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What part of don’t don’t you understand

Friend and colleague Mary Jane (M.J.) Goodwin suggested I blog on the propriety of citing unpublished appellate opinions as legal authority in other cases.  Are attorneys really doing that?  M.J. indicates they are, for example, citing State v. Hercheck to get DUI charges tossed.  She’d love to cite SCDSS v. Rene in prosecuting a termination of parental rights case.

South Carolina Appellate Court Rule 268(d)(2) states, “Memorandum opinions and unpublished orders have no precedential value and should not be cited except in proceedings in which they are directly involved.”  These rules are promulgated by the South Carolina Supreme Court and when my Supreme Court tells me I “should not” do something, I am inclined to listen.

Who are these attorneys brazenly ignoring the directives of our Supreme Court?  They’re much braver attorneys than I. While I’ve been critical of these sorts of unpublished opinions, I still don’t cite them as authority in other cases.  M.J. wonders what she should do when she encounters such attorneys improperly citing unpublished opinions as authority. Perhaps contempt?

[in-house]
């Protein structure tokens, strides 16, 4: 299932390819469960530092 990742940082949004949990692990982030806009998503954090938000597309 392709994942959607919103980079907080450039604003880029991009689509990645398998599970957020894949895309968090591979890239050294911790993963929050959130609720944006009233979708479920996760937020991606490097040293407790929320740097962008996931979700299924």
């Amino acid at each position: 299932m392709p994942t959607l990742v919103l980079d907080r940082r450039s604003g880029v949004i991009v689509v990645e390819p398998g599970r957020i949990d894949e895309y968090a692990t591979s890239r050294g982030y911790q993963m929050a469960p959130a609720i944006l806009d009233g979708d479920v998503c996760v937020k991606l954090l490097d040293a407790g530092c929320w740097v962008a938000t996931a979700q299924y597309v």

As family law attorneys we are so used to prosecuting constructive contempt–contempt that takes place outside of the court’s presences–that we forget that for most of Anglo-American jurisprudence’s history the bulk of contempt has been direct contempt: contempt taking place in the court’s presence.  It’s only been with the development of courts with vast equitable powers, like family court, that constructive contempt has become an important part of litigation.

The Appellate Court Rules are in the nature of orders from our South Carolina Supreme Court.  Deliberately violating them is a form of contempt against the court.  So M.J., if you’re so fed up with opposing attorneys citing unpublished opinions from other cases as authority, ask the judge to hold opposing counsel in contempt.  Just let me know before you do this so that I can travel to Anderson to see how it all plays out.

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